Stitches in History: A Pre-Civil War Quilt

Last Updated 1/11/2024

By Jubilee P. Reid

Original Publish Date: August 26, 2023

Currently on display in the McMinn County Living Heritage Museum’s Guild Room is a remarkable blue and white quilt. The bright colors of this incredible piece of art hardly reveal the fact that it was made nearly two centuries ago.

This quilt was made around 1840 by Sarah Ross Wilson (Nov. 30, 1822 – Feb. 15, 1851). Sarah was the daughter of Margaret Anderson and Nathaniel Green Ross, Sr., a McMinn County hat maker. Born in Bradley County, Sarah moved with her family to the Wilson Farm around 1840 where she met and married the owner, Alexander Harvey Wilson on July 3, 1840. The Ross and Wilson families had many connections to the Cherokees; they were distant relatives of Principal Chief John Ross, and Nathaniel Ross was involved in the 1838 removal.  Alexander Wilson’s first wife, Jane Swan, was of Cherokee descent and family tradition states that the Cherokees held meetings at the stream behind their house and played stickball in the nearby field. The house, which still stands in present-day Cleveland, was built around 1826 and was where Sarah made the quilt. Sarah had several children before her death in 1851 at the age of 28. The Wilson-Erwin House, as it is now named, was designated part of the Trail of Tears National Historic Trail in 2019. Family legend includes stories of General William T. Sherman stopping at the house and “borrowing” quilts which he later returned. Sherman encamped in the Blue Springs Valley, less than ten miles from the Wilson’s home, between October 1863 and April 1865. Perhaps this quilt was among those he took, but that is a story lost in history.

This quilt was donated to the museum in 1989 by Sarah’s great-grandson’s wife, Gladys Moore Galloway. It is featured on the cover of Stories Among the Threads, a book written by Suzanne Hill McDowell and Mary McFee Alton about select quilts from the museum’s collection.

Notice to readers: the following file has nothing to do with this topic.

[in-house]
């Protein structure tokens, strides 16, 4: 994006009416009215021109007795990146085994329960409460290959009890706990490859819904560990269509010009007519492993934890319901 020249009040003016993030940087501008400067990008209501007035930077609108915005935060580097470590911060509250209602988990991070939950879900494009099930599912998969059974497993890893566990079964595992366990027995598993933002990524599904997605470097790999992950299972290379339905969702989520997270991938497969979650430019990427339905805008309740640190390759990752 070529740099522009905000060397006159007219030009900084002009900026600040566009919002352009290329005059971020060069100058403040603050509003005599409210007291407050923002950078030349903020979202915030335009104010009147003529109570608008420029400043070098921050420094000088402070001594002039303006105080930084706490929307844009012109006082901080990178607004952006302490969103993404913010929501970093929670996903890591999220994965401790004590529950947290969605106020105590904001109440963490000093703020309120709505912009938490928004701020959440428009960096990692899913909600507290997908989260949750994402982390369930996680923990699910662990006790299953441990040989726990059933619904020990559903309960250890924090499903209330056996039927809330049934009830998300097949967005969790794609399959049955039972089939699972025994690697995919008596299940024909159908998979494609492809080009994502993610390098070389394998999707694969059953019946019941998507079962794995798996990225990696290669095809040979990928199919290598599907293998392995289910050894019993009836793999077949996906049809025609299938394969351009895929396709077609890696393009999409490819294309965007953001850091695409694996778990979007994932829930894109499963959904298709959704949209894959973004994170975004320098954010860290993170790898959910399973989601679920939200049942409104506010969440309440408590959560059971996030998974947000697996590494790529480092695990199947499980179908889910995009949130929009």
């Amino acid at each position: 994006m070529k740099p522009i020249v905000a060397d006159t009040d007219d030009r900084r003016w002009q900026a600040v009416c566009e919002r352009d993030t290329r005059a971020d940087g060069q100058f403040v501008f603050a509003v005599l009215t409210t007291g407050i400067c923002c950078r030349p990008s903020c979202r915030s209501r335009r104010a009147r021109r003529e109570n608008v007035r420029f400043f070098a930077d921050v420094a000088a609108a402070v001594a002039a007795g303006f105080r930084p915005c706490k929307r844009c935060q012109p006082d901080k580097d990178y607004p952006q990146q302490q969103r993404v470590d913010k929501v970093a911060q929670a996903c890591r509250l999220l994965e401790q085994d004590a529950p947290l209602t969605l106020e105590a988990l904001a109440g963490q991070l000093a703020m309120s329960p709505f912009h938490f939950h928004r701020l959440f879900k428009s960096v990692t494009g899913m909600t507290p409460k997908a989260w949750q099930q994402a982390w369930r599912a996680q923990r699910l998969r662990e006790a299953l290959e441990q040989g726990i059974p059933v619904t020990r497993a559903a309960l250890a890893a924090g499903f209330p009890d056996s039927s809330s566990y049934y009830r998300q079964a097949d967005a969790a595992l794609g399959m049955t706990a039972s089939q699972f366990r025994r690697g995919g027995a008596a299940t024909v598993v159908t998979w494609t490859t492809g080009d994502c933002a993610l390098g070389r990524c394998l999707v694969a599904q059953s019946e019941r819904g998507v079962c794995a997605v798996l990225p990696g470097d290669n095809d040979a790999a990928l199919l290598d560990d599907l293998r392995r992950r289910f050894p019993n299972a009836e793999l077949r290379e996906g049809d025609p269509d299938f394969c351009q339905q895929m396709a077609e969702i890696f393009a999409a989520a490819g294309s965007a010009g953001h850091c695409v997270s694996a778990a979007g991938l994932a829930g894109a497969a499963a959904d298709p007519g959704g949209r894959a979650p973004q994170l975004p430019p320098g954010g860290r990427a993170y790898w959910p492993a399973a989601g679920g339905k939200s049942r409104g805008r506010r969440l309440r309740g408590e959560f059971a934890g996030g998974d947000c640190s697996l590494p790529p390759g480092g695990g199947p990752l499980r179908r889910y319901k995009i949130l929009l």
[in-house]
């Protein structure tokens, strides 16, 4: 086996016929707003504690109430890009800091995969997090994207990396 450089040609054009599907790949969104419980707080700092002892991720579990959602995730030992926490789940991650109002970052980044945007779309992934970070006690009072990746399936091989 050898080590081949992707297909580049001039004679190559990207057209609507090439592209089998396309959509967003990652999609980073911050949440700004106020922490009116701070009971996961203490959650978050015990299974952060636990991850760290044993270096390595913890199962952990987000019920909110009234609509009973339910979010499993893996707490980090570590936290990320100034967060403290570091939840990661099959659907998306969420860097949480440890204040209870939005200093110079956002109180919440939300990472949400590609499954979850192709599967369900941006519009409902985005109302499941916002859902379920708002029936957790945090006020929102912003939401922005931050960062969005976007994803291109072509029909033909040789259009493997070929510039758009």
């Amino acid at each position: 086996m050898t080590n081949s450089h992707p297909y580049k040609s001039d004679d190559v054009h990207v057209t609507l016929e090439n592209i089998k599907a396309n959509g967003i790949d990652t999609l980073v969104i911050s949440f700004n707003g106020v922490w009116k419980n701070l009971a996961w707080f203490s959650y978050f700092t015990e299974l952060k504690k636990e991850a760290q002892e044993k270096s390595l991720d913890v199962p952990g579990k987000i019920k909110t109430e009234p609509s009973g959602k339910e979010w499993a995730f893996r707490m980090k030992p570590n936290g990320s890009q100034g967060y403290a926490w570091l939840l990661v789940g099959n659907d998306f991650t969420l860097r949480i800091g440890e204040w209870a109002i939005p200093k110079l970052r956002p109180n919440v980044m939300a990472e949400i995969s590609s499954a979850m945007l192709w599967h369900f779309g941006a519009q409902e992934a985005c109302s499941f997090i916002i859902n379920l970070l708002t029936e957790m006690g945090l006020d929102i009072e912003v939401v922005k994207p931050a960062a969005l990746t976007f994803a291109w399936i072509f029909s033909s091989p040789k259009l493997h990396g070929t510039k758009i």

One of the finest in the museum’s collection, this quilt is a feathered star block pattern, 90 inches long by 77.25 inches wide with rounded corners. It is comprised of twenty 13-inch square blocks separated by 5.5-inch sashing and has multiple partial blocks along the top and left sides. The stars are made from a dark blue cotton that has rows of small, white crosshatch marks on it. This is likely indigo dyed resist cloth which is a method of dyeing resulting in blue and white patterned fabric. The rest of the quilt, including the three pieces of backing, is a whitish cream color cotton. The hand quilting is done with tiny stitches and is a combination of decorative floral motifs and stipple quilting on the white fabric and parallel lines spaced 0.25 inches apart in the stars. Sarah purposefully matched her thread to the color of the fabric on which she was quilting. The quilt blocks were likely referred to by a different name at the time they were constructed; the name “feathered star” appears to have originated later in the 19th century.

This quilt is embellished using a technique called “trapunto” or “stuffed work.” Trapunto is a method of quilting where extra batting is added to specific areas to make them stand out. This technique originated in Sicily in the 14th century and was brought to the Americas with the colonists where it remained popular until the Civil War. Due to the time-consuming nature of this method, it was reserved for special quilts, not “everyday utility quilts.”

One particularly significant aspect of this antique quilt is that Sarah stitched the outline of her left handprint with trapunto in the lower right corner. This highly unusual “signature” adds to the historical value of this quilt. With thousands of hand stitches, complex quilting techniques, and the use of only two fabrics instead of many scraps, this astounding quilt was meant to be a showpiece. Perhaps Sarah made it for a particular life event such as her wedding. Though many of the details of this quilt’s past are lost, it endures as a silent witness to over 180 years of history, a legacy of the short life of an early resident of Southeast Tennessee.

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